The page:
Ena looked reluctantly at Sarah, her brow furrowed in what looked like worry. But, she sighed. "Very well. If it means so much to you, Lady Sarah, I will do nothing to stop you. Indeed, I'm in a mind to help you."

"You are?" said Sarah, hopefully.

"I know where the Shadow Temple is," said Ena. "I can take you there on my wagon. It isn't very swift, but it is much quicker than on foot. If you would like that, I would be willing to lend you a hand. Jareth is a good friend of mine and I wish to help him as you do, Lady Sarah."

"Oh, Ena," said Sarah, beaming. "Thank you so much. You're a lifesaver!" She turned to her friends. "What do you guys think?"

"I'll take a ride in a wagon over walking around any day," said Hoggle, rubbing his feet. "Besides, she said she was a friend of Jareth's. It might help."

"Ludo go with Sawah," Ludo replied, with a big smile.

"And I, Sir Didymus, shall accompany my lady anywhere," said Didymus. "Ambrosius and I shall ride beside the wagon. The fair maidens and Sir Hoggle shall ride the cart and Sir Ludo can accompany me on foot."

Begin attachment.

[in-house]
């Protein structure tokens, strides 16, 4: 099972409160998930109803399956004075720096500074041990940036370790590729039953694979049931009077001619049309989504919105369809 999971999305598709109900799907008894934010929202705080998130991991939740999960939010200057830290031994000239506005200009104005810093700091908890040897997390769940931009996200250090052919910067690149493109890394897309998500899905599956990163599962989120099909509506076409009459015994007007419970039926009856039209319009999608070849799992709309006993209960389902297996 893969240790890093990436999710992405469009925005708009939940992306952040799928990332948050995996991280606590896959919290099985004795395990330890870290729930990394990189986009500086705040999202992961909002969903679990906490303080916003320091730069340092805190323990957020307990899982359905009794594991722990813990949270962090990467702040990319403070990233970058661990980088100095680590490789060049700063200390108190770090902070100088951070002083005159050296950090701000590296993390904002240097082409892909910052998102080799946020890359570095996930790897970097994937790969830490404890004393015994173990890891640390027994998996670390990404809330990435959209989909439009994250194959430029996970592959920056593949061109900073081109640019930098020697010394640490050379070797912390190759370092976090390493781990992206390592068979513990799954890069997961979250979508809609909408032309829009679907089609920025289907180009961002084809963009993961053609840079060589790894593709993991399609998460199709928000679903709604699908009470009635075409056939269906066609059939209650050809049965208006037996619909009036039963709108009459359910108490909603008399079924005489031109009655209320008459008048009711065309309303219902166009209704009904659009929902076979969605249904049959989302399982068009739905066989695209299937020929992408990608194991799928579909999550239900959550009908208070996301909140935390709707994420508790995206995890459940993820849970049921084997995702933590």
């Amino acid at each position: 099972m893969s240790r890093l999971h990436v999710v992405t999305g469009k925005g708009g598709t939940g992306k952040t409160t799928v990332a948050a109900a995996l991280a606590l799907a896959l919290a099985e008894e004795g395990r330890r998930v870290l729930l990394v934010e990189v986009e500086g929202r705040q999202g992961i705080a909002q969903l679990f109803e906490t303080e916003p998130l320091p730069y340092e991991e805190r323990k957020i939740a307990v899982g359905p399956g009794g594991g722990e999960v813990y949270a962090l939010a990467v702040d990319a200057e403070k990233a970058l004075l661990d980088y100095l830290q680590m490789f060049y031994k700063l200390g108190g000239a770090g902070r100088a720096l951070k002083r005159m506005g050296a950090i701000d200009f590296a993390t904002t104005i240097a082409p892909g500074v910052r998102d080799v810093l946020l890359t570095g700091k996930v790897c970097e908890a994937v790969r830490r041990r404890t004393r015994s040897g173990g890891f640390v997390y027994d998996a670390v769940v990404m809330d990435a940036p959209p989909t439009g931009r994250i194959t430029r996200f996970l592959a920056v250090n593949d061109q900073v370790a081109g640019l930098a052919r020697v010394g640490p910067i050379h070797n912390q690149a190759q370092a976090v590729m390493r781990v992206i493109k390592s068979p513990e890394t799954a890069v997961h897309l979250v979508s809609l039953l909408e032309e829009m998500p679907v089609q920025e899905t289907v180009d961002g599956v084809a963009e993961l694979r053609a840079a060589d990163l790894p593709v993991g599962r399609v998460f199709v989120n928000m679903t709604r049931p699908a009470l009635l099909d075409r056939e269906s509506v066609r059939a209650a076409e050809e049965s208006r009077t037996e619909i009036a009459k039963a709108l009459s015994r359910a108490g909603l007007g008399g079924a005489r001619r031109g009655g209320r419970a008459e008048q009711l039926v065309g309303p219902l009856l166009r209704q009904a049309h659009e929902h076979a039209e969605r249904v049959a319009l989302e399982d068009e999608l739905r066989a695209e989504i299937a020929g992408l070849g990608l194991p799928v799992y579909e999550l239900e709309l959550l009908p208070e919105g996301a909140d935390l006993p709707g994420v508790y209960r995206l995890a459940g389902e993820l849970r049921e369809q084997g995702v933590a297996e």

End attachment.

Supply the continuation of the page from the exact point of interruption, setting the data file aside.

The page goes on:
"Great plan, Didymus," said Sarah. "Okay, let's get going. We're short on time."

Within five minutes, the group set out again. Sarah and Ena rode in front of the wagon while Hoggle sat in the back, looking out at the road they left behind. Sir Didymus and Ambrosius scampered on one side of the cart while Ludo took long strides on the other side.

"So, how do you know the Goblin King?" Sarah asked Ena, as they traveled.

"Jareth? I have known him for some time," said Ena. "Let's just say we had similar upbringings."

"Hoggle said he was raised by the Fae Witch," Sarah said.

"Yes, he was," said Ena. "But he ran away from her while he was still young. He traveled the lands for many years. I suppose he'd set off to meet the remains of the Fae, perhaps looking to see if there was anything left of his tribe. If so, his efforts proved in vain. He then gathered the goblins together and built the Goblin City and eventually the labyrinth around it."

Sarah sighed. "Do you know much about the Age of Lovely Blood? It sounds horrible."

"It truly was," said Ena, gravely. "I was not as fortunate as Jareth. I was born just as the war reached its most violent peak. Now I am the only one of my tribe left."

"What?" said Sarah, shocked. "What happened, if you don't mind my asking?"

Ena looked rather miserable, but she spoke nonetheless.

"Mine was a tribe of peace," she said. "We lived upon a hilltop, so that we could see any danger coming for us and we could evade it. We were no fighters and loathe violence and bloodshed. We where blessed with the gift of nature-speaking, a rare gift which ran common in our tribe. We could hear the voices of nature, the wind, the water, the trees, the stars, they all spoke to us."